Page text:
The poor, so this logic goes, need government assistance if they are to get a good education, which helps explain why, in the United States, many school choice enthusiasts believe that the only way the poor can get the education they deserve is through vouchers or charter schools, proxies for those better private or independent schools, paid for with public funds.
But if we reflect on these beliefs in a foreign context and observe low-income families in underprivileged and developing countries, we find these assumptions lacking: the poor have found remarkably innovative ways of helping themselves, educationally, and in some of the most destitute places on Earth have managed to nurture a large and growing industry of private schools for themselves. [“Private Schools for the Poor“, The Catholic Education Resource Center]
“You’re our hero,” read a sign at a statue of the late government-college football coach Joe Paterno, who died on Sunday at the age of 85. But Paterno, who by his own admission sidestepped, ignored or evaded allegations of child rape, is not a hero. He was a football coach at a state college and he made crucial errors of judgment which, by the kindest interpretation of his involvement, which was under investigation, may have aided or abetted serious crimes against children. Nevertheless, government-financed Penn State declared that it will hold a public memorial service, where signs, photography and video will be forbidden. [Anti-Hero Worship]
Writes Richard Salsman in Mitt Romney’s Uphill Battle Against Anti-Capitalist Conservatives over at Forbes:
Most people assume GOP conservatives are reflexively pro-capitalist, that they embrace free markets, profit-making, and the pursuit of happiness through worldly success. But this assumption is far from the truth, as should now be evident after the anti-capitalist harangues launched at GOP presidential candidate Mitt Romney by the much-touted “conservative alternatives” in the race – Newt Gingrich, Rick Santorum and Rick Perry.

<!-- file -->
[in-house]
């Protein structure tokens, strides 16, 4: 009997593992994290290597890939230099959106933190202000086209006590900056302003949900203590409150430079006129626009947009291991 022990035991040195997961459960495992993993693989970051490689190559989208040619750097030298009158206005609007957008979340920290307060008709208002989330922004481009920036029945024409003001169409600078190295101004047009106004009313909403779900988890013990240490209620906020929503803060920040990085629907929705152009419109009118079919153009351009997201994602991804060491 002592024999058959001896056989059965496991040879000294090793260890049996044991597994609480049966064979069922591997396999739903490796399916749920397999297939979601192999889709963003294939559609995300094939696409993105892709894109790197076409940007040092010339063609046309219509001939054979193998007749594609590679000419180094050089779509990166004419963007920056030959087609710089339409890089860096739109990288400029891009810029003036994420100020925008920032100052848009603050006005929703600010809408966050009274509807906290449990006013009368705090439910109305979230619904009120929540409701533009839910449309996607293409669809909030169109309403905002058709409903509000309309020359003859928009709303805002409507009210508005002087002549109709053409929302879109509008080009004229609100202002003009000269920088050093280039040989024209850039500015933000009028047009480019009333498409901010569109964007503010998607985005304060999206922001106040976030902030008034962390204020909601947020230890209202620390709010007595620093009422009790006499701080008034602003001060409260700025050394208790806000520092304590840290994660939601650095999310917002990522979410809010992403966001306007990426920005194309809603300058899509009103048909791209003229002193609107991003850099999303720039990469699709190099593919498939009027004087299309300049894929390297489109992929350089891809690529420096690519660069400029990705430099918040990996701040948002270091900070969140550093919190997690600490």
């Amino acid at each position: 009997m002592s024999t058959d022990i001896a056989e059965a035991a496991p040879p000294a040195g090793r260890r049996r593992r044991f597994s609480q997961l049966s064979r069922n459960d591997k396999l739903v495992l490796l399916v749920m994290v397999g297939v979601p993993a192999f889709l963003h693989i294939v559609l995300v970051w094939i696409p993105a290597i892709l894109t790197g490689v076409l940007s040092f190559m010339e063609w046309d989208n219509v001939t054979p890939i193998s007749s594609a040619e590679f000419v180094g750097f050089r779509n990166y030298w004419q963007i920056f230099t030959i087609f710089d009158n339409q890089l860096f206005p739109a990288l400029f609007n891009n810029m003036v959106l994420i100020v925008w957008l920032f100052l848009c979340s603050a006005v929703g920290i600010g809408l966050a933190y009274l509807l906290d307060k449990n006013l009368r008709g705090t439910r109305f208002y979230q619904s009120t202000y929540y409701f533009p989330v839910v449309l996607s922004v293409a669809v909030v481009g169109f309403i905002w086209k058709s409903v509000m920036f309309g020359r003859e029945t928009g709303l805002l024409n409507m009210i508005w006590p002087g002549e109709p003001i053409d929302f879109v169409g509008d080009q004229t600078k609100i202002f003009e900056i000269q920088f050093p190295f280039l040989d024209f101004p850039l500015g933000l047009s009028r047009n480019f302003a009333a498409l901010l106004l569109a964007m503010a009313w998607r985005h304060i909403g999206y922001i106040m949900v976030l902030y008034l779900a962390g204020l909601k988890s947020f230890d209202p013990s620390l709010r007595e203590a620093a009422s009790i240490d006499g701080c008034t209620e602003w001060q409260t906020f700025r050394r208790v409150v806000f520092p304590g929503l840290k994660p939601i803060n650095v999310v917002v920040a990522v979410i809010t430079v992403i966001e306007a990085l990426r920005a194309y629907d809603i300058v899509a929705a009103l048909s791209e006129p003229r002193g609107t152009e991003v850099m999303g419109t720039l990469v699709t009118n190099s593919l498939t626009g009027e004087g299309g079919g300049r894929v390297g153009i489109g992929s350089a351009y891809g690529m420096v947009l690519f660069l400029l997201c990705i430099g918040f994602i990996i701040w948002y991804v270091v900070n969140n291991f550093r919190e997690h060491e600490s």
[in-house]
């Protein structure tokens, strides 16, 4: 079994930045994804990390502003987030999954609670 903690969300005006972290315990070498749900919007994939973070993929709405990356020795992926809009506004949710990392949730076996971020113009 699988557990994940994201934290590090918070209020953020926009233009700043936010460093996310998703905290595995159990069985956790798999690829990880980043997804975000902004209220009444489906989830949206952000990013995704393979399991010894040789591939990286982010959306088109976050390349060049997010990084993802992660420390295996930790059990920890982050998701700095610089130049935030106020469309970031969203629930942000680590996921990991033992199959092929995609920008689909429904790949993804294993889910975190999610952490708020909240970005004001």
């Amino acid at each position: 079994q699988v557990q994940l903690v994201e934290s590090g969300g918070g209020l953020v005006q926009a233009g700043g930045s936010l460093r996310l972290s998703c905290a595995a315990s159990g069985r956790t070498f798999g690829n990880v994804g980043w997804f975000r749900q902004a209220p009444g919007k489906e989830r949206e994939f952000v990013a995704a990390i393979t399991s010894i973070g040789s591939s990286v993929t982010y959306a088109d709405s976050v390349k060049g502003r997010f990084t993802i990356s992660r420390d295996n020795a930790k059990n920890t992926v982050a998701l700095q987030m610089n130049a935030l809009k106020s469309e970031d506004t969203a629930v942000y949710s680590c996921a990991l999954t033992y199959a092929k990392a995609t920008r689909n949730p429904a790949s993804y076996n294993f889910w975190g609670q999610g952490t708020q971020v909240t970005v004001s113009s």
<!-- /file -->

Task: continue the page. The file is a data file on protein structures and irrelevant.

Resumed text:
Now conservative voters in South Carolina have through the ballot box stated that they prefer Mr. Gingrich, with his ethically challenged public and private lives, to Mr. Romney, whose personal life and professional career have been morally and productively impeccable. Evangelicals representing 60% of GOP voters in the South Carolina primary claimed to care most about family values and the sanctity of marriage, yet revealed their hypocrisy by disproportionately favoring Gingrich to Romney.
Sad to say, but conservatives and leftists alike don’t actually believe Mr. Romney’s career as a financier has been moral, because they assume the finance profession itself is fundamentally unproductive and parasitical, that it somehow saps or robs the “real” economy, which is popularly defined as that mass of common folk who work not with their minds for profits, but with their muscles, backs and callused hands for plain wages. This is the age-old Marxist myth that only manual labor creates wealth or value-added (profit). It’s one of the worst myths in the whole history of political economy, because in truth the mind is the main source of wealth; widespread ignorance of that basic truth makes people demonize financiers as exploitative thieves.
Myths aside, one of the world’s hardest jobs is that of financial capitalist, and sustained success at such work simply isn’t had by luck. It’s akin to being a consistently successful investor. Who can say this is a commonly held skill? It isn’t. The venture capitalist or private equity specialist must study and comprehend how best to allocate pools of capital (savings) to their most productive, efficient and profitable use. He must choose among thousands of potential companies, industries, and financial instruments. Most people find such work to be far too complex, too difficult, too time-consuming, and too ill-paid to undertake alone; yet most such spectators are also suspicious or even hateful toward the very few who earn millions succeeding at finance.